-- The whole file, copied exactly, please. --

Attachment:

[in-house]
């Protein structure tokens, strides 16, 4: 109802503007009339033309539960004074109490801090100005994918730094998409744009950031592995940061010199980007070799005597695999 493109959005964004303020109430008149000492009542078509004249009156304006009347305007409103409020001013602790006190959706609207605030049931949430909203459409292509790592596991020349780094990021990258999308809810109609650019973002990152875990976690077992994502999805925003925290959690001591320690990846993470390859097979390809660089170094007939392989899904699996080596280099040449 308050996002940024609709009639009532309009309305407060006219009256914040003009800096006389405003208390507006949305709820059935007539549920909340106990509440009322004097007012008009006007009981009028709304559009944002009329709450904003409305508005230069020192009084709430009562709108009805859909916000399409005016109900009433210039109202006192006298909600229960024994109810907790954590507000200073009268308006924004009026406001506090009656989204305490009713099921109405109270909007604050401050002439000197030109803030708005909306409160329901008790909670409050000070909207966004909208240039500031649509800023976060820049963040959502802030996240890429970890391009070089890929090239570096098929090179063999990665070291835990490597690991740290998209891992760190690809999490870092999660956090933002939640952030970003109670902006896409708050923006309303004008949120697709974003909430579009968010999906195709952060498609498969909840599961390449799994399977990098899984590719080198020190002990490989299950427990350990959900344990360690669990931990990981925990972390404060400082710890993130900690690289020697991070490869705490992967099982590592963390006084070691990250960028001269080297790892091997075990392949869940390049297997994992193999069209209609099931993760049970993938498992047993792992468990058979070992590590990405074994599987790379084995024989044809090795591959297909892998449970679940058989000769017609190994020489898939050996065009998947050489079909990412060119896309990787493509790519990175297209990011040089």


[in-house]
């Protein structure tokens, strides 16, 4: 109802503007009339033309539960004074109490801090100005994918730094998409744009950031592995940061010199980007070799005597695999 493109959005964004303020109430008149000492009542078509004249009156304006009347305007409103409020001013602790006190959706609207605030049931949430909203459409292509790592596991020349780094990021990258999308809810109609650019973002990152875990976690077992994502999805925003925290959690001591320690990846993470390859097979390809660089170094007939392989899904699996080596280099040449 308050996002940024609709009639009532309009309305407060006219009256914040003009800096006389405003208390507006949305709820059935007539549920909340106990509440009322004097007012008009006007009981009028709304559009944002009329709450904003409305508005230069020192009084709430009562709108009805859909916000399409005016109900009433210039109202006192006298909600229960024994109810907790954590507000200073009268308006924004009026406001506090009656989204305490009713099921109405109270909007604050401050002439000197030109803030708005909306409160329901008790909670409050000070909207966004909208240039500031649509800023976060820049963040959502802030996240890429970890391009070089890929090239570096098929090179063999990665070291835990490597690991740290998209891992760190690809999490870092999660956090933002939640952030970003109670902006896409708050923006309303004008949120697709974003909430579009968010999906195709952060498609498969909840599961390449799994399977990098899984590719080198020190002990490989299950427990350990959900344990360690669990931990990981925990972390404060400082710890993130900690690289020697991070490869705490992967099982590592963390006084070691990250960028001269080297790892091997075990392949869940390049297997994992193999069209209609099931993760049970993938498992047993792992468990058979070992590590990405074994599987790379084995024989044809090795591959297909892998449970679940058989000769017609190994020489898939050996065009998947050489079909990412060119896309990787493509790519990175297209990011040089």